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This tutorial originally is published on our Codeship Documentation. You can find the article and other migration tutorials there.
We often get questions regarding the differences and migration path from Jenkins to Codeship. Here, we’ll walk through the almost effortless ways to migrate your notifications from Jenkins to Codeship.
For those that aren’t using Jenkins, this documentation will still convey ways that could be used to migrate from any number of privately managed, hosted, and maintained build servers.
Jenkins is a build server used by many developers, but as practices have matured and more streamlined tooling is needed, your development team may be dissatisfied with the granular treatment to the continuous integration and delivery process that Jenkins provides.
In just the last few years, software development has matured in a number of ways. With new agile practices and tooling to advance these practices and draw efficiencies where they didn’t exist before, effective steps forward have been made. With these strides forward, we have needed to gain more insight, metrics, and information to make decisions on our respective development efforts.
It’s important to keep informed of your team’s work. You need to know when new builds are pushed and when they have succeeded or failed. In the following samples, we’ve detailed some of the notifications that can be used to help your team stay informed of their builds.
Replicating the Jenkins Notification Setup on Codeship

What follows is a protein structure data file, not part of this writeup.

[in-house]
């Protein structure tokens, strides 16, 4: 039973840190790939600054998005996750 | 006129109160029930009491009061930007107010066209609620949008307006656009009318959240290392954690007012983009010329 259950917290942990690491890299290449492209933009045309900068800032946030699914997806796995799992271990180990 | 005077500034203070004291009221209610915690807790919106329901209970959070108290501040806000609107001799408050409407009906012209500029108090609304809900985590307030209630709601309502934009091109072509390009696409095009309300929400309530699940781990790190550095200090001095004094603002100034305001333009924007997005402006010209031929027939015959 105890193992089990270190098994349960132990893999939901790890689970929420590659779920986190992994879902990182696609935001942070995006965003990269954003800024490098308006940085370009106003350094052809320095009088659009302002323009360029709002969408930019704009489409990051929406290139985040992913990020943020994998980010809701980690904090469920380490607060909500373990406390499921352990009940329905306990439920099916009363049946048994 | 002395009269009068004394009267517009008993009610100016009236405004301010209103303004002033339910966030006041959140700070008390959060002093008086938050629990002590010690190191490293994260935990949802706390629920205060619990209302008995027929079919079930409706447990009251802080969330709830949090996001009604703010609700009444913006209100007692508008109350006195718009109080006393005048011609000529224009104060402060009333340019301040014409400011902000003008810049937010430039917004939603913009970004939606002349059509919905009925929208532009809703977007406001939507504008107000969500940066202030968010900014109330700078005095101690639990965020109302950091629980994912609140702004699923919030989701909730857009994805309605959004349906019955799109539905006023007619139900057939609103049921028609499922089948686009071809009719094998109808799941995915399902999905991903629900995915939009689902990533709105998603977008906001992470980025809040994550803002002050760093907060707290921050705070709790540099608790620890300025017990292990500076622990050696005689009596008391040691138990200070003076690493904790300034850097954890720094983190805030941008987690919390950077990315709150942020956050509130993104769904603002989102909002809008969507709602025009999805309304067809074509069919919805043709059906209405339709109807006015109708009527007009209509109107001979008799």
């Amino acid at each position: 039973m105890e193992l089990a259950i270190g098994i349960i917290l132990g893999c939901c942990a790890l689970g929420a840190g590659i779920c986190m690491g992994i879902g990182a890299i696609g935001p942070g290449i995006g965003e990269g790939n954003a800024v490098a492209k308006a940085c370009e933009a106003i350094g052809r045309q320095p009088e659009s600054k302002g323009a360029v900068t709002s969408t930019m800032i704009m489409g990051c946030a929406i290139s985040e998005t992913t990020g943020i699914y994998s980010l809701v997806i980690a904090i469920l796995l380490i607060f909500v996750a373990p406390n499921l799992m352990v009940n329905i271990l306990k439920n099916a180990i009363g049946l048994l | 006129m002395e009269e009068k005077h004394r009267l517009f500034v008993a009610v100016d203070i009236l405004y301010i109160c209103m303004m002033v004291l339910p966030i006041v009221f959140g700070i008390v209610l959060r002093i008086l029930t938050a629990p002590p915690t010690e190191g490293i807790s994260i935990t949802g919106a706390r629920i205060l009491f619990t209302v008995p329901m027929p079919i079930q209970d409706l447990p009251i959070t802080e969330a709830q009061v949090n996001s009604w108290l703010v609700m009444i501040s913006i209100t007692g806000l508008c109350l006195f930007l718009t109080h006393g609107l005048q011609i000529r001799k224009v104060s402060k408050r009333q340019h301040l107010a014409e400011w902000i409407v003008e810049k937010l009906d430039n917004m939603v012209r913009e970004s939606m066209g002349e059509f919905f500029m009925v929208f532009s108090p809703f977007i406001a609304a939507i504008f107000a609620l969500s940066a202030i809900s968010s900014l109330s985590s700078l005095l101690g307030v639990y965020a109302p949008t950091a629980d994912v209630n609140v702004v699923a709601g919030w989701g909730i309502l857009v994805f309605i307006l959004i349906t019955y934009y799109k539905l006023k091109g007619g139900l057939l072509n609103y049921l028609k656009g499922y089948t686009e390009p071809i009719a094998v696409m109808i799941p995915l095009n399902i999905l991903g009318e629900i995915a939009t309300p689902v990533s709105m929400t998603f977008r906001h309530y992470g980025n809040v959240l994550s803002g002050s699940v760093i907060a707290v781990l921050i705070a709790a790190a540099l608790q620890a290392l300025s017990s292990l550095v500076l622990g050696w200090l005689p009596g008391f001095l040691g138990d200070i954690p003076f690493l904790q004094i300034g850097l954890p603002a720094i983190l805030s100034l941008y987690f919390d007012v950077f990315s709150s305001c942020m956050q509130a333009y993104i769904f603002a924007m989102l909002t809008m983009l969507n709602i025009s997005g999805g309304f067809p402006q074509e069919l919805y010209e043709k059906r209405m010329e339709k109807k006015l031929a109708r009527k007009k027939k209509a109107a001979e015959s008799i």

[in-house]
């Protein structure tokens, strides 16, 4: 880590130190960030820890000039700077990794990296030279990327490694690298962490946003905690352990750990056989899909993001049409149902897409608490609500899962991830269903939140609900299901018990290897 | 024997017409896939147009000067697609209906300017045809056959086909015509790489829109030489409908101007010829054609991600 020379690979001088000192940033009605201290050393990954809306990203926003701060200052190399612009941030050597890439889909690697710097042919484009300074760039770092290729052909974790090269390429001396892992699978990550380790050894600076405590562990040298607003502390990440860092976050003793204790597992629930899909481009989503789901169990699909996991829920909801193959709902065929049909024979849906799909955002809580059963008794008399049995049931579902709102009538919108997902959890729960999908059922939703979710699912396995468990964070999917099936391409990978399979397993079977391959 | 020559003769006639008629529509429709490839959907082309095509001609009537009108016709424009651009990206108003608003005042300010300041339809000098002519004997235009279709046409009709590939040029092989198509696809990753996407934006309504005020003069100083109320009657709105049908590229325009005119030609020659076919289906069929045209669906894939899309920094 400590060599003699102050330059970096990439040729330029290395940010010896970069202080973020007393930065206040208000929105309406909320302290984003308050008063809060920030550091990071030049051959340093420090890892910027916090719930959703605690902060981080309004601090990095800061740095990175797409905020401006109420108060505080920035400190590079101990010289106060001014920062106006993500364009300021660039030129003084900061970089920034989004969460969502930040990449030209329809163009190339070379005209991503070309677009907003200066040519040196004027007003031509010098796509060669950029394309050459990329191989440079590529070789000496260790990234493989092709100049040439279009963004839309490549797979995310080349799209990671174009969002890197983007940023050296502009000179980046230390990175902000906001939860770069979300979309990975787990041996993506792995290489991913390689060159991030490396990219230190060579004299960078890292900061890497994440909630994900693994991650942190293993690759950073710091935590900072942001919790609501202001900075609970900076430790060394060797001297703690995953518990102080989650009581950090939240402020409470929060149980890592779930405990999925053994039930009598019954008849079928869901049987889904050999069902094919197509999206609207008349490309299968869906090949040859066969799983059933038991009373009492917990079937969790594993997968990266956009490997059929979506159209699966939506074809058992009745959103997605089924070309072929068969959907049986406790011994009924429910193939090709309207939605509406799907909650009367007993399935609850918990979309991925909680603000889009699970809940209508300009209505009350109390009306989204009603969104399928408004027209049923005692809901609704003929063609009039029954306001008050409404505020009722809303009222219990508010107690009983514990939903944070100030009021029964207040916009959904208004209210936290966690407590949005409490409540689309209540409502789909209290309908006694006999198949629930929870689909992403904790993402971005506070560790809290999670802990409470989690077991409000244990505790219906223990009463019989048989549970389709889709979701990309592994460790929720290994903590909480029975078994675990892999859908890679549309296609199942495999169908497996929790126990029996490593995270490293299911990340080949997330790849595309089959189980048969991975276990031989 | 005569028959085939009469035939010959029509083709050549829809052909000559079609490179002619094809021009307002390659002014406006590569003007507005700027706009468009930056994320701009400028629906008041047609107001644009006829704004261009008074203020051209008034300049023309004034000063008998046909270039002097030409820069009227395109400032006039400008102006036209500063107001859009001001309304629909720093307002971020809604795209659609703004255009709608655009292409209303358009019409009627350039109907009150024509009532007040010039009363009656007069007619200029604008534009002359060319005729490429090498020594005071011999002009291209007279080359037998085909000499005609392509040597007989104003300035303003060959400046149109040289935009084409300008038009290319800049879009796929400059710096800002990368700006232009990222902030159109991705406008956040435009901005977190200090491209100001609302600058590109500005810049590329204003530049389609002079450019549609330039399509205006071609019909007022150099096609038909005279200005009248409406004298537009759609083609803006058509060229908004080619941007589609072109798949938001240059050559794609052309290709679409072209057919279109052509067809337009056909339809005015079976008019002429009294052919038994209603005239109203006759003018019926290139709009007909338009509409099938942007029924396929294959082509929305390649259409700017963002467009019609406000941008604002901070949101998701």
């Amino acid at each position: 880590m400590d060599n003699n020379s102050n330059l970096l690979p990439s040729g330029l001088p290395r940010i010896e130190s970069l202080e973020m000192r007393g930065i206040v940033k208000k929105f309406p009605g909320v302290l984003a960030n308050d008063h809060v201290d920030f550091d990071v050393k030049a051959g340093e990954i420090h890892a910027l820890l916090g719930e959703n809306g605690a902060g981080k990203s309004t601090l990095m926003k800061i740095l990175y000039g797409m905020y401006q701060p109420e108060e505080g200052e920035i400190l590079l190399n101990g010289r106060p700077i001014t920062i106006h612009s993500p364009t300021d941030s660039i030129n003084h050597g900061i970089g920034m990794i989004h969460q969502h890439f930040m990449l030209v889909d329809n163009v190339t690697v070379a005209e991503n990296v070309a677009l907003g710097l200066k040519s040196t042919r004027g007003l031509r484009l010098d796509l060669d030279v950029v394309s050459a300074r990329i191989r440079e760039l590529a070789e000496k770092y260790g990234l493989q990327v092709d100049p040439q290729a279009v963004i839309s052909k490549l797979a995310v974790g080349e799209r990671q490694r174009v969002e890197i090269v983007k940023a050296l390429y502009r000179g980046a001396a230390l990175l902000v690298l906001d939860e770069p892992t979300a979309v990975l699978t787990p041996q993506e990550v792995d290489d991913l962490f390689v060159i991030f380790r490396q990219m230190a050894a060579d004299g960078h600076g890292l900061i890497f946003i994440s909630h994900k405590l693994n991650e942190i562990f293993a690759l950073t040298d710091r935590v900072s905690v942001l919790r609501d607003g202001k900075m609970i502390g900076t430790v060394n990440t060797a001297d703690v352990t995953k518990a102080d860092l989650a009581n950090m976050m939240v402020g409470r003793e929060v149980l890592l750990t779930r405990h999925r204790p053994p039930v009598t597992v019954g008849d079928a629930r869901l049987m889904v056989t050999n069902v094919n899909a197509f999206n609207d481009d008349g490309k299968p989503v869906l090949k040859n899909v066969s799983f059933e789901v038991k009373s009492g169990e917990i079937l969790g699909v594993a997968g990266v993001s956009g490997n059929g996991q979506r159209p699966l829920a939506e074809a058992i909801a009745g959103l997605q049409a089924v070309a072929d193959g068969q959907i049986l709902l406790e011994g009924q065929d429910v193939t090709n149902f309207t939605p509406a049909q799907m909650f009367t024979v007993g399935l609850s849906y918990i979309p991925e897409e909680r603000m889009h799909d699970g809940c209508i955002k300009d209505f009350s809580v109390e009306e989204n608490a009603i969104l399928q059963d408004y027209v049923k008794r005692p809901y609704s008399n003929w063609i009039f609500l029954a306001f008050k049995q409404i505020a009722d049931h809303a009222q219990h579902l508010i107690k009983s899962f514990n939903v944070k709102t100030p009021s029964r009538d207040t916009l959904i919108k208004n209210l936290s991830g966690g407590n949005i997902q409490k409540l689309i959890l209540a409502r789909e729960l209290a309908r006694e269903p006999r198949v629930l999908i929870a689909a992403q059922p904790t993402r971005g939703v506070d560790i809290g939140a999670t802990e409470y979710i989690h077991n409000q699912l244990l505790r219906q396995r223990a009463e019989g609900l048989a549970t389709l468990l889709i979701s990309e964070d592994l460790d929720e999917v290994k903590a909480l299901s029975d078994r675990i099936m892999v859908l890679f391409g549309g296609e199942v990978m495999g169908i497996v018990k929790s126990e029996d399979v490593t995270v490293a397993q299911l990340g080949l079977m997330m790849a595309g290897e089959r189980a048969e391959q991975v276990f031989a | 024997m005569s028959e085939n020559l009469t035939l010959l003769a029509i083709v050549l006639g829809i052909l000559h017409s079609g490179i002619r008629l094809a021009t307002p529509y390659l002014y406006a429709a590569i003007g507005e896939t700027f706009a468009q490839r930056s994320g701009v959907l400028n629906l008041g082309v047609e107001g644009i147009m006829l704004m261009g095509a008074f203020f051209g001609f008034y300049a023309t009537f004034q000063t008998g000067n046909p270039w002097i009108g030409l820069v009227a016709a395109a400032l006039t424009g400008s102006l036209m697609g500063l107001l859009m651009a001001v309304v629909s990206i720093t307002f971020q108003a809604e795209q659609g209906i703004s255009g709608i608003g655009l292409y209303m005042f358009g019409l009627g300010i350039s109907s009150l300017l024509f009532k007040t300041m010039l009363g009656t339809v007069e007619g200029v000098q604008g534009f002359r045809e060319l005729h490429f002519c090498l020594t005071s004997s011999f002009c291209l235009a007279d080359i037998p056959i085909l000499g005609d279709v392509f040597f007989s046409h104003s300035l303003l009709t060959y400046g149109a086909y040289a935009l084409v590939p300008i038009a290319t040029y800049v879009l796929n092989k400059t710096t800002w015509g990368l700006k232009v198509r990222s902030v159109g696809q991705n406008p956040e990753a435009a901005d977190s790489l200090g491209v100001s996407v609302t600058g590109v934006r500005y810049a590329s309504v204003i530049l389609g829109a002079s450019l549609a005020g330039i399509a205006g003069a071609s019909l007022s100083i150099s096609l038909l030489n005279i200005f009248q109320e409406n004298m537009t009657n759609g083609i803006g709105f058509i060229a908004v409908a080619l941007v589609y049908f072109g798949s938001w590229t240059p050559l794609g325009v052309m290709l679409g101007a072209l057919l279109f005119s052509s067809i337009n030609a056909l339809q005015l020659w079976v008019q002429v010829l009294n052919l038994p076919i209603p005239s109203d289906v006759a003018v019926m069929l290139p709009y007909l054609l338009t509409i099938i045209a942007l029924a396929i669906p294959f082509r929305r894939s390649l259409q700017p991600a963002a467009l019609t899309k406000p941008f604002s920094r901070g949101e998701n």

Jenkins has a number of ways to notify you of build status, commit information, and a whole host of other points of information. To implement most of these, Jenkins requires you to use a plugin of some type and then configure that plugin.
Because of the number of options, Jenkins can become a time-consuming tool to manage. Each type of notification system — Slack, GitHub, etc. — requires individual, cumbersome plugin installation and management. For self-managed servers or hosted servers, the support experience also differs, with more than a few of the hosted Jenkins providers opting to disallow many plugins and only support or implement the authorized plugins.
Here’s a shortlist of notifications that are useful to maintain consistent visibility, with respective links to get them set up on Codeship:
- GitHub Status API
- Set up email notification
- Chrome Notifications with Codeship’s Shipscope
- Codeship Slack integration
- Flowdock and Grove.io
Of course among all of these notifications and pieces of information, the most common type is still the simple build failed or build succeeded notification.
Setting Up Build Notifications on Codeship
Smart Notifications are a key feature of Codeship.
Codeship Pro uses commands inside containers. Because of this, you can define your own notifications per the baked container images however the need arises. This also provides the advantage of being part of the actual application system versus being part of the build tooling. This removes the need for plugins and adds the advantage of being able to reuse notifications for monitoring within the deployed application.